Study leader Dr. Jane Armitage of the University of Oxford in England said, “There’s been a lot of uncertainty among doctors around the world about prescribing aspirin. If you’re healthy, it’s probably not worth taking it.” The study was presented this Sunday (26th August 2018) at the European Society of Cardiology meeting in Munich.

In this latest study, the team of researchers from Boston used aspirin or placebo pills on 12,546 participants. These participants had a moderate risk of suffering a heart attack or stroke and other health problems. The participants were followed up for five years and it was seen that 4 percent persons in each group had a heart problem. These participants took medications for lowering blood pressure and cholesterol explained Dr. J. Michael Gaziano of Brigham and Women’s Hospital. Side effects such as internal bleeding or stomach bleeding, was mild but seen twice as much with Aspirin than the placebo pills. Aspirin users also complained more of reflux, abdominal pain, indigestion etc. This new study was sponsored by Bayer.

Low dose aspirin/fish oil supplements in diabetics

In yet another study, researchers from Oxford, randomly assigned 15,480 adults with Type 1 or 2 diabetes with aspirin or 1 gram of fish oil, both the aspirin and fish oil or placebo pills. The pills were administered each day.

The participants were followed for seven and a half years. Heart problems were lower among aspirin users. The risk of bleeding however was raised with aspirin. Fish oil supplements did not help though said study leader Dr. Louise Bowman of the University of Oxford. This study was published by the New England Journal of Medicine.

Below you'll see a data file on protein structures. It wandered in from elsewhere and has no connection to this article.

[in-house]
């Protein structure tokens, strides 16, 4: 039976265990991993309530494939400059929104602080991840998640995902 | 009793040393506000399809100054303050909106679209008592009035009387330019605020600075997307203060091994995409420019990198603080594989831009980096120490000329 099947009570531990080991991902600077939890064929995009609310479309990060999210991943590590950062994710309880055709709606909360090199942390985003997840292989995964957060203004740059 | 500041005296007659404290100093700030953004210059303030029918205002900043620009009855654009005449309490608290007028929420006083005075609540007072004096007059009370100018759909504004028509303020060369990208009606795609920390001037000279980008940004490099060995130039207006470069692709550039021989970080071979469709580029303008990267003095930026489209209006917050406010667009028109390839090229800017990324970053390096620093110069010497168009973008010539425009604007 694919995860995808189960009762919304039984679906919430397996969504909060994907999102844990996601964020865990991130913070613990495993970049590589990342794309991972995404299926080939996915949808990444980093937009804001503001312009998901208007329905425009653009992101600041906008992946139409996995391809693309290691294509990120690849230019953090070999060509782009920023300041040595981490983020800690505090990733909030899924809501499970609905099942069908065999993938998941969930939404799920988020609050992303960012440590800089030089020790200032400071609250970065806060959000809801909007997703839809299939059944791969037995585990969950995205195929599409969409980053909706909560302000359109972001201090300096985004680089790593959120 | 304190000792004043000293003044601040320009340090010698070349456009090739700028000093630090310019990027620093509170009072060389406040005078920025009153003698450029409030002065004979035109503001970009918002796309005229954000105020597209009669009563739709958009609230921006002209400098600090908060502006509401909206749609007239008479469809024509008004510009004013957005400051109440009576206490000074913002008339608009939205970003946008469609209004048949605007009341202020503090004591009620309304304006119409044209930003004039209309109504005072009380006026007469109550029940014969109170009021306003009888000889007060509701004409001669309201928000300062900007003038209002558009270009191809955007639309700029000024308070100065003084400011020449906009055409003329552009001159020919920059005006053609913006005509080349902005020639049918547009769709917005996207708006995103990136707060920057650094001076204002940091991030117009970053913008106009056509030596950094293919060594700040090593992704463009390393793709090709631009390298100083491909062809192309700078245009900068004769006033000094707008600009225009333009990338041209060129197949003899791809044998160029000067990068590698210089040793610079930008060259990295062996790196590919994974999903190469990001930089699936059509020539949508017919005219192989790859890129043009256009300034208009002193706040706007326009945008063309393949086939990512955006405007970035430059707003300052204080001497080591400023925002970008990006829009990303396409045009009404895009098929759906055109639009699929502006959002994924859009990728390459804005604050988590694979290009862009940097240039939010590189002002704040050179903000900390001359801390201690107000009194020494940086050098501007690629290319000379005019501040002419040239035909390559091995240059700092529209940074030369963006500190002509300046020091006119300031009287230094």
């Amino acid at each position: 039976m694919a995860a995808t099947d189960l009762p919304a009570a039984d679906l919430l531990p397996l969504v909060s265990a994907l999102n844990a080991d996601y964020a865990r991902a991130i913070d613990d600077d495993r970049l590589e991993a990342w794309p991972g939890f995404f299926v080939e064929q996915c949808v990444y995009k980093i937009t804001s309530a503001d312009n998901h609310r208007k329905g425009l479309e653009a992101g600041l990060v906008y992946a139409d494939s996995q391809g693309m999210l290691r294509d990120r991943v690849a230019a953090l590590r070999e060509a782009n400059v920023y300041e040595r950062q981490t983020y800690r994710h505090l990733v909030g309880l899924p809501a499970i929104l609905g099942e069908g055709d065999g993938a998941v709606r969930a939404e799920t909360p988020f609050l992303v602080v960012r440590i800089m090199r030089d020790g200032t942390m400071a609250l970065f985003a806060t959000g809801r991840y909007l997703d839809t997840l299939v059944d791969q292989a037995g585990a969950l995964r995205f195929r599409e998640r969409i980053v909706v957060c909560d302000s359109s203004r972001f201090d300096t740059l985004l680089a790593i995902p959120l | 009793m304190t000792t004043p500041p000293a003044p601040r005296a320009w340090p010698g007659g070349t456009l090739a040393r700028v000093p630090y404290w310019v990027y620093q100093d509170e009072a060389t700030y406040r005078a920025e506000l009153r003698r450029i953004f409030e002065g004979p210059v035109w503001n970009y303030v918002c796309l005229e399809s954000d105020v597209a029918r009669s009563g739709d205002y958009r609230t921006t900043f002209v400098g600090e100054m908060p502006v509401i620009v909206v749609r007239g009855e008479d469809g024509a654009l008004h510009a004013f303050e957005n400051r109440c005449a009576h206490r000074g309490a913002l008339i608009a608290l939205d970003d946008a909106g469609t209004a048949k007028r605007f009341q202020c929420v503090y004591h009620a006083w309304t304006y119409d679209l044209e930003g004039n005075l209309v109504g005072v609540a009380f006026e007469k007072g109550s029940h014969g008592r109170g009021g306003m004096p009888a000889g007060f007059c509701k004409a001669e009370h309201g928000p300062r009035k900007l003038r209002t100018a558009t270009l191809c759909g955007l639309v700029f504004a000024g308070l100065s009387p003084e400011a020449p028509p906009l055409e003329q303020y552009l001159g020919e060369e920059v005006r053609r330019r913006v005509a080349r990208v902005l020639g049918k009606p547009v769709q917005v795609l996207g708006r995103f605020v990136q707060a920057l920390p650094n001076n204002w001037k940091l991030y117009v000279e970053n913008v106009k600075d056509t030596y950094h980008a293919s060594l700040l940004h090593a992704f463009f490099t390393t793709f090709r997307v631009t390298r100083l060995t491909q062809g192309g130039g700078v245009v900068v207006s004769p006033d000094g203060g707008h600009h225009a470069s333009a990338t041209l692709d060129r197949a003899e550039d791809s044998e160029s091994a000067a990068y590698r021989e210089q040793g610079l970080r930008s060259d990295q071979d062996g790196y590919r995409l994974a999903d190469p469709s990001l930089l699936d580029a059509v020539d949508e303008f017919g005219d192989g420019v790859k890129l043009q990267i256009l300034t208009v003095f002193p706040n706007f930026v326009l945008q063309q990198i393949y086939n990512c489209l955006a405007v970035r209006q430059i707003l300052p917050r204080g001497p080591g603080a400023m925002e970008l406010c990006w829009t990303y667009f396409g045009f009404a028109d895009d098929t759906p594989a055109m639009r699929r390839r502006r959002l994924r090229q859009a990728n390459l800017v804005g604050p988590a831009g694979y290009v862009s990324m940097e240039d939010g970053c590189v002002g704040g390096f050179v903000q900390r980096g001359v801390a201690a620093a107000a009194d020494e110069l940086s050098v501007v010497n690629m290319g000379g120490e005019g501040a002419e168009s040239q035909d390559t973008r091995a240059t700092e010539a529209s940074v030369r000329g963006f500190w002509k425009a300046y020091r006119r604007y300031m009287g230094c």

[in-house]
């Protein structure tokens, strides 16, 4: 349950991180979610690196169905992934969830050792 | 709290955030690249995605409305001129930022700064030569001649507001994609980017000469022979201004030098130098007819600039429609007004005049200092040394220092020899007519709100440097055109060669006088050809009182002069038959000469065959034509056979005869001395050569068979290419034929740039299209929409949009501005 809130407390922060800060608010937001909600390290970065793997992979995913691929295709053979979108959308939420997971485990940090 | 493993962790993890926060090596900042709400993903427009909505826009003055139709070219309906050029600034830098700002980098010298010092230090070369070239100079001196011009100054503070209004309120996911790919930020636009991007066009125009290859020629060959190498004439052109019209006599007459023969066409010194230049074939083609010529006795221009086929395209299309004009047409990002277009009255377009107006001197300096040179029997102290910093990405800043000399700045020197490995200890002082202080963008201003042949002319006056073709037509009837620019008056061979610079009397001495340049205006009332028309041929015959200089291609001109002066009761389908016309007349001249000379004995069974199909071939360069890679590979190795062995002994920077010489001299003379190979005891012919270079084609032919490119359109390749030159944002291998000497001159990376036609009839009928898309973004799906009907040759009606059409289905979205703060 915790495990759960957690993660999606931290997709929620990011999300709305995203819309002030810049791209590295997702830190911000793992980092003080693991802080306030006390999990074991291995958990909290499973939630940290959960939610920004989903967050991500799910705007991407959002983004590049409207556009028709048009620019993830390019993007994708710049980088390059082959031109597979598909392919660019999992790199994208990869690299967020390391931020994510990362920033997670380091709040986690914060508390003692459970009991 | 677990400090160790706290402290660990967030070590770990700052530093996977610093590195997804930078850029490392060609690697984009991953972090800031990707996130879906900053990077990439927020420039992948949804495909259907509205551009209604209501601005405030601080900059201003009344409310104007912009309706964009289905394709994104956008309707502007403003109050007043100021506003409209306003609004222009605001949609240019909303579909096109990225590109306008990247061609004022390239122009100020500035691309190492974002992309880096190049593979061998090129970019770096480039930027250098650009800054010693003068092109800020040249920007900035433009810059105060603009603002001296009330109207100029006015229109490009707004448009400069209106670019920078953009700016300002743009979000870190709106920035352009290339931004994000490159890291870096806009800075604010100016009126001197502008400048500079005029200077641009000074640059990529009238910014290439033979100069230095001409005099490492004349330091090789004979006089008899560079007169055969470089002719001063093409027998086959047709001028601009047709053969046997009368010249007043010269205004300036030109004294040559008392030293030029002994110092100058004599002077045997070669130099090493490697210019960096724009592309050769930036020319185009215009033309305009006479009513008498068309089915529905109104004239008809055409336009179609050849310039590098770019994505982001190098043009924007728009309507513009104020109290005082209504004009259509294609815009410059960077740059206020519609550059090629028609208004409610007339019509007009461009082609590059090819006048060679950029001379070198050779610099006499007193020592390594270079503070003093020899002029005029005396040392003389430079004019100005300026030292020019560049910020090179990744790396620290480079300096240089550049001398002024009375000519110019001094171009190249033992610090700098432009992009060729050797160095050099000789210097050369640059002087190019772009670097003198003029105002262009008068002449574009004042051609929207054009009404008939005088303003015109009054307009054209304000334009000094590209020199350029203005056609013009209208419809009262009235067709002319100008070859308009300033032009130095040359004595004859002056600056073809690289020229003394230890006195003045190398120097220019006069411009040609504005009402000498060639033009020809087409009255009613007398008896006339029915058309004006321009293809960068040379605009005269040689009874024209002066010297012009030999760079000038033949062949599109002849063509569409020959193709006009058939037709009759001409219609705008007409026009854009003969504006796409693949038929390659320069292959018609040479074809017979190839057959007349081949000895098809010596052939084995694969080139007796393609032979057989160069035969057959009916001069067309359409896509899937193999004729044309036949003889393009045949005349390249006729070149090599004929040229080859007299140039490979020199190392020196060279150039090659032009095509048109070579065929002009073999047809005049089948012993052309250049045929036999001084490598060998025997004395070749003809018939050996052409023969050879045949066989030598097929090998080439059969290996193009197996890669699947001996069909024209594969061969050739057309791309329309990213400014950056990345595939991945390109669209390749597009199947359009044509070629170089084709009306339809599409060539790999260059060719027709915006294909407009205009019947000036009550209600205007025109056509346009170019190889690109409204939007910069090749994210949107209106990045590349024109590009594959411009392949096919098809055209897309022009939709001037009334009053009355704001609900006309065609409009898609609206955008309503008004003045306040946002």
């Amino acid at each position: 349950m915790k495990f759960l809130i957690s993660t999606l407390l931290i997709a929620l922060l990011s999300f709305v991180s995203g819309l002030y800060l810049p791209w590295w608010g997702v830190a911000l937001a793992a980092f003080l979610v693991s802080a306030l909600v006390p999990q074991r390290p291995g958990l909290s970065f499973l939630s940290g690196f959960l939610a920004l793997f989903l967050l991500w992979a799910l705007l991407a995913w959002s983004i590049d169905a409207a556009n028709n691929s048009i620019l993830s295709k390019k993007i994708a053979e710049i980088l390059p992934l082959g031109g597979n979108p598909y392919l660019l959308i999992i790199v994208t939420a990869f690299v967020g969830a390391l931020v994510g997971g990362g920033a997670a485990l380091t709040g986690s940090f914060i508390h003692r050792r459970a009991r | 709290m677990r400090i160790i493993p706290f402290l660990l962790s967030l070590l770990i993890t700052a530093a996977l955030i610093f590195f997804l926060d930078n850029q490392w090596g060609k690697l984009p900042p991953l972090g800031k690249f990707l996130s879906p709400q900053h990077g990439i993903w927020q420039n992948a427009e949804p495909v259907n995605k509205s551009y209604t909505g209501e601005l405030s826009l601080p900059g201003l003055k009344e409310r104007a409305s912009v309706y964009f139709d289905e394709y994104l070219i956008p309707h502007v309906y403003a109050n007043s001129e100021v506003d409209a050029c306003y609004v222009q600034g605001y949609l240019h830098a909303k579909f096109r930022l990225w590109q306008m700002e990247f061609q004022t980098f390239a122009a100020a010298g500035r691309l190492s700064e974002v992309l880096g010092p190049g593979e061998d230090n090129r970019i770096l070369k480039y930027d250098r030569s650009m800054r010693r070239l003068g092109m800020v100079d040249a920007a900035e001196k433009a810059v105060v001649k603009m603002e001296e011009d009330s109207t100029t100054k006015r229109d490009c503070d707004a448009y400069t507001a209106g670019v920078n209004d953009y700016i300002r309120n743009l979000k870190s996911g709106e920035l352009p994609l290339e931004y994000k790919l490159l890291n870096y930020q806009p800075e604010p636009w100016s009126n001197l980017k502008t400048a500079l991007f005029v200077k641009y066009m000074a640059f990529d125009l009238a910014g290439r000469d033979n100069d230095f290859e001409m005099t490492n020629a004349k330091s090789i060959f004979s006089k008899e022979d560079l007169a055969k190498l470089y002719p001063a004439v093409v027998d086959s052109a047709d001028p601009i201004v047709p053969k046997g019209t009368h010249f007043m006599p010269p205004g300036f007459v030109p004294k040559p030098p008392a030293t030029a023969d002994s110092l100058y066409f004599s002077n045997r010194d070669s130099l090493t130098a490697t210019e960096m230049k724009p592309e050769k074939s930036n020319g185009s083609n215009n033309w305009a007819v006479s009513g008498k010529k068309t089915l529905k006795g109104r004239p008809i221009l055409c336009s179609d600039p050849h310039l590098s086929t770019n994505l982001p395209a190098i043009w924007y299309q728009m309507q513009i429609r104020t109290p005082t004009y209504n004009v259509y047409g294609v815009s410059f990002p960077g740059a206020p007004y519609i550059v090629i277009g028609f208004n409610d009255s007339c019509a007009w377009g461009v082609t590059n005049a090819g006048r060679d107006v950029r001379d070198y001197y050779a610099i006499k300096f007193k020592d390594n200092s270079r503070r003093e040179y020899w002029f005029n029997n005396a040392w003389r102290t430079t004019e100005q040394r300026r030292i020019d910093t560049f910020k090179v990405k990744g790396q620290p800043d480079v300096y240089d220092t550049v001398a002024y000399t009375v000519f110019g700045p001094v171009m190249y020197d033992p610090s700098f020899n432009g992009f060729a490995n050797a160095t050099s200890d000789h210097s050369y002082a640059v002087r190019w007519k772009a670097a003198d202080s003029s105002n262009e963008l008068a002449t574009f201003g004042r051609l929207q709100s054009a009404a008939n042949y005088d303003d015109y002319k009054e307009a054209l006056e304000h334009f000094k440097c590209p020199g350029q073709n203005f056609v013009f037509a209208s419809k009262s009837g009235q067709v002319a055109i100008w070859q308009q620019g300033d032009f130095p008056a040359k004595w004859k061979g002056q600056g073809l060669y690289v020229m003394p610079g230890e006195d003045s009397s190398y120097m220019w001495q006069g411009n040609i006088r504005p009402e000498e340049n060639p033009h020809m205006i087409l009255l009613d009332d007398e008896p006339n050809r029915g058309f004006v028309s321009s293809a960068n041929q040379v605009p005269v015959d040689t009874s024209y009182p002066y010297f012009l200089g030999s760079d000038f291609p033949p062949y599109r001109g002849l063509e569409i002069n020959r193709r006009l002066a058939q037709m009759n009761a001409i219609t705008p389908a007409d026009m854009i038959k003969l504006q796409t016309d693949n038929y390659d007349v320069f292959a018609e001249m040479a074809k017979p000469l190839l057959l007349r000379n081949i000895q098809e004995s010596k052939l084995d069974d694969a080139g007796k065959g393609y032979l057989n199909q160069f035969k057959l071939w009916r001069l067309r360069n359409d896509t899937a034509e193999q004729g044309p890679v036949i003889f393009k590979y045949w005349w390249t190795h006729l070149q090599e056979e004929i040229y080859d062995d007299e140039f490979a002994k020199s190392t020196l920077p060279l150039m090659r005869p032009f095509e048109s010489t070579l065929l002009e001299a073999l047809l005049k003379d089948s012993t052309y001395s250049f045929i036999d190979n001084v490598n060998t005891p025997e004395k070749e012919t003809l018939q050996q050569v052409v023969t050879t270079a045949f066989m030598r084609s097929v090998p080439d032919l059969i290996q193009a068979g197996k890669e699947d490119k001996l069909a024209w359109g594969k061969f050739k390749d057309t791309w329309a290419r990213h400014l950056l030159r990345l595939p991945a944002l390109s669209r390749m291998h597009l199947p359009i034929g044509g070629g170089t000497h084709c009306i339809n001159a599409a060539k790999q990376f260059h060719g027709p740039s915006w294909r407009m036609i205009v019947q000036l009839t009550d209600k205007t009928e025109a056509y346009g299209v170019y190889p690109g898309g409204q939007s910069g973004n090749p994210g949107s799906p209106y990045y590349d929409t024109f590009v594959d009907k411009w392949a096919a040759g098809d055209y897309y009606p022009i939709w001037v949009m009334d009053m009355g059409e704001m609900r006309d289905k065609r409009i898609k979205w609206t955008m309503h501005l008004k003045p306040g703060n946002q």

The British Heart Foundation sponsored the study. Bayer and Mylan provided aspirin and the fish oil supplements, respectively.

SOURCE: www.news-medical.net/news

AZ’s potassium drug Lokelma finally approved in US

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AstraZeneca badly needs new drugs on the market as several former blockbusters have been hit by generic competition – and finally its high potassium treatment Lokelma has been approved by US regulators.

The drug, a highly selective potassium-removing agent, has been approved at the third time of asking by the FDA, which had been concerned about issues at its manufacturing plant in Texas.

European regulators approved the drug formerly known as ZS-9 in March after their concerns over the issues were resolved, and after two previous rejections the US regulator is also satisfied with the technical arrangements at the facility.

AZ gained rights to the drug after buying ZS Pharma in 2015 for $2.7 billion and is designed to treat hyperkalaemia, where high potassium levels threaten kidney and heart function.

Lokelma (sodium zirconium cyclosilicate) will compete with Vifor Pharma group member Relypsa’s rival Veltassa (patiromer), which has been on the market for a few years in the US and Europe.

The Anglo-Swedish pharma has predicted sales in excess of $1 billion annually for ZS-9, although some analysts say this is a conservative estimate.